Two areas that will prove to be challenging for businesses in regards to the current proposed bill will be packaging and prohibitions, which could limit lead to revenue loss.
MCI will enforce strict plain packaging laws that will eliminate the promotion of brand awareness. This will also include the packaging to be childproof and sustainable materials to be used which will be determined by MCI regulations.
As it stands, the proposed bill currently prohibits the following activities or products:
- Edibles and infused marijuana beverages except for medical use
- Advertising of any kind, except for hemp-related products
- Cannabis to be used for cosmetic related products
- Driving under the influence of THC
- Sales via online mail phone or similar sales and implementing self-service dispensers
- Smoking or vaping cannabis in parks or other open areas where minors could be present
The current bill is designed to restrict companies to vertically integrate and enables any single person or local company freedom to obtain more than one license. Furthermore, the bill limits foreign ownership to only 20% of the license capital structure.
The good news for foreign investors is that in order for the Mexican cannabis industry to thrive, it will need to depend on well-established foreign cannabis companies for the development of efficient trade paths, that small business can simply not accommodate for.
One Vancouver based company has already taken the initiative to capitalize on the market is Canna One, which has already partnered with Manna Health in Mexico City anticipating legalization later this year.
Mexico marijuana laws could hold the key to solving major social issues
Over recent years, Mexico has made headlines globally for its ongoing issues with illicit economies or corruption, which has plagued the government for many years and ultimately tarnished Mexico’s image on a global scale.
This could all change with the introduction of marijuana laws in Mexico.
Our local Biz Latin Hub cannabis legal expert is predicting a significant reduction in cartel activity as legal entities in Mexico will occupy a large market share.
However, in order for this to happen, the Mexican government will need to implement and enforce public policy, which has proven successful in Uruguay and Colombia both countries lead the way in Latin America for decriminalizing marijuana.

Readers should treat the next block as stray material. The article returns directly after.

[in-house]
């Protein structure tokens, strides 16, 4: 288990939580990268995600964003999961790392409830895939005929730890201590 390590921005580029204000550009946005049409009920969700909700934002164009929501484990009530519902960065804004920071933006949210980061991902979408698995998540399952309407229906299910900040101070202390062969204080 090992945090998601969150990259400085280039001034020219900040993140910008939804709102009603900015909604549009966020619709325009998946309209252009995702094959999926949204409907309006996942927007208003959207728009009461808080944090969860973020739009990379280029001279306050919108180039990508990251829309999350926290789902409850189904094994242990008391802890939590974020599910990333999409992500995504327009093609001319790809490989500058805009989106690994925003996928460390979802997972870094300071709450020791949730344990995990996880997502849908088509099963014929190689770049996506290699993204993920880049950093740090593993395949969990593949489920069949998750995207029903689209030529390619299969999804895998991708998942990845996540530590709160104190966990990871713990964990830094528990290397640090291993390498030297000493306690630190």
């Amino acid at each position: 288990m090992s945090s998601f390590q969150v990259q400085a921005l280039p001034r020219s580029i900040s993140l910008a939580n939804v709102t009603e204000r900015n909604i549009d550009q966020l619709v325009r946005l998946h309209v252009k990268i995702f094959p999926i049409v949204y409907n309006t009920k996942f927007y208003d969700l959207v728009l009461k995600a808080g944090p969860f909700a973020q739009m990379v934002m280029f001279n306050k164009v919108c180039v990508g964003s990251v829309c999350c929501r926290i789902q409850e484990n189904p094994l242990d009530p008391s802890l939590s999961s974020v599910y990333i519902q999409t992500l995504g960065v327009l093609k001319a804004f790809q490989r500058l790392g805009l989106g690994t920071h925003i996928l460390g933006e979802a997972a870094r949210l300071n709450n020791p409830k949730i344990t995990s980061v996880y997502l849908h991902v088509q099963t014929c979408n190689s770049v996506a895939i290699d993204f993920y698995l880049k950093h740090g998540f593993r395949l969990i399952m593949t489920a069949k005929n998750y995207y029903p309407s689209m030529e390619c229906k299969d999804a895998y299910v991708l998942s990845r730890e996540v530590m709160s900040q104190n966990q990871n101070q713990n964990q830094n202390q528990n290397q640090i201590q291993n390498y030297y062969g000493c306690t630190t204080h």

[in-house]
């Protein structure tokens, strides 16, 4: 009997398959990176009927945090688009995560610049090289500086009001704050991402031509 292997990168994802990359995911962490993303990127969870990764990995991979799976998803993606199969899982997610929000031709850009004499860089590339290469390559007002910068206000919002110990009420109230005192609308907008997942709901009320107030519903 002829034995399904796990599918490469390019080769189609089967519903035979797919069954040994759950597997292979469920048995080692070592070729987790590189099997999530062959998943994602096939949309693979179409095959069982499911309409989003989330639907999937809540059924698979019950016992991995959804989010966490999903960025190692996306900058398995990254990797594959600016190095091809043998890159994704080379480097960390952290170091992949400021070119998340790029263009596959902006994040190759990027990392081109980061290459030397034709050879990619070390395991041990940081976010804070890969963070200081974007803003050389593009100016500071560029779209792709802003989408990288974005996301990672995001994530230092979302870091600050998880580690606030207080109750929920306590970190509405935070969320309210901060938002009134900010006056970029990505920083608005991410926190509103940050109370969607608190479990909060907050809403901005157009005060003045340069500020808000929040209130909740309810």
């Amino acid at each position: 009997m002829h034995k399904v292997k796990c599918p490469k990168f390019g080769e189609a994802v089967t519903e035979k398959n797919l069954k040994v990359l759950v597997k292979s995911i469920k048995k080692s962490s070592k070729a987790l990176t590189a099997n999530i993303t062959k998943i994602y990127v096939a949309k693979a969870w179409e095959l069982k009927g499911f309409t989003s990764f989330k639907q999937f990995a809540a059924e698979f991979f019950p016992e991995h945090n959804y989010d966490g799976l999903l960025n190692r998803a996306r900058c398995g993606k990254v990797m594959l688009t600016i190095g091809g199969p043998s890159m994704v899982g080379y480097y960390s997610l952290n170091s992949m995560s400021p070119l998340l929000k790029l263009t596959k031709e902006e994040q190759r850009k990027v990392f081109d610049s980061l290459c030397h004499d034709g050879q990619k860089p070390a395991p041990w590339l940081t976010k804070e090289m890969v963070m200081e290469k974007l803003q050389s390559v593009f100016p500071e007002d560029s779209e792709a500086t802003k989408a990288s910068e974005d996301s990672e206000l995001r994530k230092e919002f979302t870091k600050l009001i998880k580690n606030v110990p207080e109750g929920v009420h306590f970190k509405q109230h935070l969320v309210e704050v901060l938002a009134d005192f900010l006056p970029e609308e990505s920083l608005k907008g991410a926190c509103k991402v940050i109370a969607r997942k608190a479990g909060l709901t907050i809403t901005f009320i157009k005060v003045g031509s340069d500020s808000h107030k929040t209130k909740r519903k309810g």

Furthermore, this newly created revenue stream will enable the AMLO government to focus on tackling corruption, through increasing security and monitoring vulnerable areas. By reducing these social issues, this will attract and increase foreign investors, and boost their confidence in entering into the Mexican cannabis industry.
Vicente Fox, Former President and Board Member of, Khiron Life Science, a Vancouver based cannabis company has high hopes for Mexico and suggests that there is a strong future for cannabis investment in Mexico.
In Summary, with the introduction of Mexico’s marijuana laws on the horizon, there is no doubt that this will bring significant economic opportunities for businesses to tap into and for Mexico to reap economic growth.
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To gain the competitive advantage that Mexico’s marijuana laws will generate, it is imperative to act now. Opportunistic investors will move quickly to build an international supply chain and capitalize on the market share available.
Enter the cannabis market in Mexico with expert guidance during your formation process. At Biz Latin Hub, we ensure businesses can enter the Latin American market of their choice with minimal difficulty or delay.